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I don't get this pKa pH problem!

by DJSkopelitis
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Sep27-08, 02:37 PM
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A Compound (not specified) has 2 ionizable groups. One is at pKa 4.2 and the other pKa is between 7 and 10. If you have 10.0 mL of a 1.0M solution at a pH of 8.17 and you add 10.0mL of 1.0M HCl which changes the pH to 4.2 what is the second pKa?

I tried working this problem out a few different ways and keep getting different answers. The last calculation I tried gave me a pKa of 4.44.

I'm using pH = pKa + log [A-]/[HA] I used pH = pKa-log[HA] / 2 to get an HA of 1.38. I plugged 8.17 and 4.2 in respectively as pH and pKa. Looking at it now that doesn't seem right.

But where I get stuck is how to add the 0.01 moles of HCl into the equation. I also was wondering if the answer is much more simple than I think it is. At the second ionizable group's pKa it would equal the pH right? So if that's the case is the pKa just 8.17? Or am I just completely wrong?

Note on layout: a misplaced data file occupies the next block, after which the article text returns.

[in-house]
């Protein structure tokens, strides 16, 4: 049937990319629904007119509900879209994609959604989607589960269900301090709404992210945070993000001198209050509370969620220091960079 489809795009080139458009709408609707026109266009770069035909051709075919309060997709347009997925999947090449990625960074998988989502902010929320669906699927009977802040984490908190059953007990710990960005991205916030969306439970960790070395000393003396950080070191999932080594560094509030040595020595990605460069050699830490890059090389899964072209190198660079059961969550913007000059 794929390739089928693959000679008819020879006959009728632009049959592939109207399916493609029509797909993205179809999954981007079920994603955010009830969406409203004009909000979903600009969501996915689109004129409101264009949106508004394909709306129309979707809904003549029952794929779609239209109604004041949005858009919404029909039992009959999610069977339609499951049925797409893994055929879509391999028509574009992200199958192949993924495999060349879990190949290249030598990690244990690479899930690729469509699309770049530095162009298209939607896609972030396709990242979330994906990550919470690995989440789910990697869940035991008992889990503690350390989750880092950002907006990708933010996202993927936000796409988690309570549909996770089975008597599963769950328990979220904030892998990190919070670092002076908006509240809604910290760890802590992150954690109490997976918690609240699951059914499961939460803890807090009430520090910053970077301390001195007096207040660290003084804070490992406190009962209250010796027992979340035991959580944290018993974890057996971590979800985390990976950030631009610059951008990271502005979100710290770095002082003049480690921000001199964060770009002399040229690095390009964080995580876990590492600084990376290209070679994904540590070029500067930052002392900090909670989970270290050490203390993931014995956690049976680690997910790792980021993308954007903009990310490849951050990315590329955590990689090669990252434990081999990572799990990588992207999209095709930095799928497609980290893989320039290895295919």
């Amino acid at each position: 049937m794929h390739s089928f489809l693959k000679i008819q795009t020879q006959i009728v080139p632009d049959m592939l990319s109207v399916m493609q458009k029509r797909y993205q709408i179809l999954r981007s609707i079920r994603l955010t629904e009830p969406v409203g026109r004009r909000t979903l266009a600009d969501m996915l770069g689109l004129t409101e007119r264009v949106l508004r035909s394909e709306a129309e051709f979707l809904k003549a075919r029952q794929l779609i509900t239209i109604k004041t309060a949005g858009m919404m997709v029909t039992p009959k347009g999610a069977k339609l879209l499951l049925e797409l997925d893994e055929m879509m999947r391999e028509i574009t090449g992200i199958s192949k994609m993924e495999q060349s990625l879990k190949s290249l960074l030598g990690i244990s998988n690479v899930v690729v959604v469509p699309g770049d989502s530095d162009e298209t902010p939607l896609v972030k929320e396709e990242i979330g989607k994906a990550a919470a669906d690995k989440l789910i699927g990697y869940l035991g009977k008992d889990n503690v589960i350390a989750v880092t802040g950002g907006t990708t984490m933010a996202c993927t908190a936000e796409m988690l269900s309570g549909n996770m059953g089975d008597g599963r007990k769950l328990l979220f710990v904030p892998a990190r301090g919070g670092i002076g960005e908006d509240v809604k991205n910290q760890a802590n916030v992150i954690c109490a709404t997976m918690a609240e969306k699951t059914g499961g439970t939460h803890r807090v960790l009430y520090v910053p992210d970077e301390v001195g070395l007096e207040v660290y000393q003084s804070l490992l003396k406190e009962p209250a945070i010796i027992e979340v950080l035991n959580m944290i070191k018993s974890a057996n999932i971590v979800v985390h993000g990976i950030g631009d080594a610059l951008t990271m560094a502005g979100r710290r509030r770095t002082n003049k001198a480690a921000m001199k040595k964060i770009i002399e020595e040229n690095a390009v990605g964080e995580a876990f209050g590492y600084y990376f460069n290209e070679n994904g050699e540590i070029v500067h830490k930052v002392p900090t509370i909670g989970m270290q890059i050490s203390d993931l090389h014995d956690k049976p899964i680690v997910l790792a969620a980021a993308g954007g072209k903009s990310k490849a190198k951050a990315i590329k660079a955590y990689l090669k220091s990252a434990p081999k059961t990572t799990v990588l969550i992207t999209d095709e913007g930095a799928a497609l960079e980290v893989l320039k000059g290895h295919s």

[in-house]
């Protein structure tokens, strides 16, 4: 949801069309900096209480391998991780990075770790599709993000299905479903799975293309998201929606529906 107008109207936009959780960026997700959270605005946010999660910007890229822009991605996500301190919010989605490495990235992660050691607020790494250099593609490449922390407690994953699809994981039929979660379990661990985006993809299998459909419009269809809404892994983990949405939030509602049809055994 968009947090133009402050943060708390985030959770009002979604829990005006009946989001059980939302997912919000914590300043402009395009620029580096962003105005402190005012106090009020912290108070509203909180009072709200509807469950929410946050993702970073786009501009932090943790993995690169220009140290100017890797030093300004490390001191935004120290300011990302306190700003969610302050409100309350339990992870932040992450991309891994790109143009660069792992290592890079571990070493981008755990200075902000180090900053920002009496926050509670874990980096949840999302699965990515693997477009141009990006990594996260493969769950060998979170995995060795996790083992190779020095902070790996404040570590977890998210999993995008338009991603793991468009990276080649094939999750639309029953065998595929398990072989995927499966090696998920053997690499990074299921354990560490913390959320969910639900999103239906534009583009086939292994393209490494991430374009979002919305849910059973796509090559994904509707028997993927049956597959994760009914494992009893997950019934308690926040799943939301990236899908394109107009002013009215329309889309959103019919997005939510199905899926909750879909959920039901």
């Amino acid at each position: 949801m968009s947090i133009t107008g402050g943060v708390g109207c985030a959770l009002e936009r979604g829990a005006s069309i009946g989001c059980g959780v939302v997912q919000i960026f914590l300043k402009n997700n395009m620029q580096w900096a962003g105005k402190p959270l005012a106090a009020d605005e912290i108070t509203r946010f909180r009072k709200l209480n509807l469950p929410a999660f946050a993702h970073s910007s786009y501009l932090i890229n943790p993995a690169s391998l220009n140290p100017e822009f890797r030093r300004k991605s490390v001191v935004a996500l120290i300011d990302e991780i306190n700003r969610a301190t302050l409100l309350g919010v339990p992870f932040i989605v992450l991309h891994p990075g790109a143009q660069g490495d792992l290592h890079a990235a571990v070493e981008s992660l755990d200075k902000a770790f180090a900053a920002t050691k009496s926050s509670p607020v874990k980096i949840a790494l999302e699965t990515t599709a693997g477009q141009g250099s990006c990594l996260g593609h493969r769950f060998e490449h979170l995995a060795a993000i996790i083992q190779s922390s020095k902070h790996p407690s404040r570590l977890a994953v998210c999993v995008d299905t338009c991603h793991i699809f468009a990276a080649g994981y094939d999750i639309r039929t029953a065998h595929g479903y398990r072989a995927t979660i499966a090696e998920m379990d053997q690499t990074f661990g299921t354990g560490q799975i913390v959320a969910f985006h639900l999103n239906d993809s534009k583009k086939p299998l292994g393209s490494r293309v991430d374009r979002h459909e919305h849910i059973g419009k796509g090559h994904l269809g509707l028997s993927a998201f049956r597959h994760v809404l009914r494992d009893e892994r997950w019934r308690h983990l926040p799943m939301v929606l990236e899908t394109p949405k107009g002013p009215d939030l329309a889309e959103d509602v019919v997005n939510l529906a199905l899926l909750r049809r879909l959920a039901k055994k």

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Sep27-08, 05:06 PM
Borek's Avatar
P: 23,406
8.17 it is

I like simplicity of that question.
Sep27-08, 05:15 PM
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epenguin's Avatar
P: 1,967
Maybe the question is not quite clear. I think it is not meant to say that 'the substance' has that pH when dissolved, rather it has been brought to that pH. Say someone dissolved some Na2X and already added some acid. Or they had dissolved some H2X and added an amount of NaOH which brought to pH up to 8.17.

It is convenient to remind yourself, and I think you are supposed to use it here, that when a group is half titrated half dissociated) then the pH = its pK and vice versa.

Then there are no very complex calculations at all here.

There is another related but not identical problem right now which you should understand if you have to be conversant and at ease with these problems.

For cases I expect you will soon have to deal with where you do need more calculation it is always done from 3 and a half principles which are here

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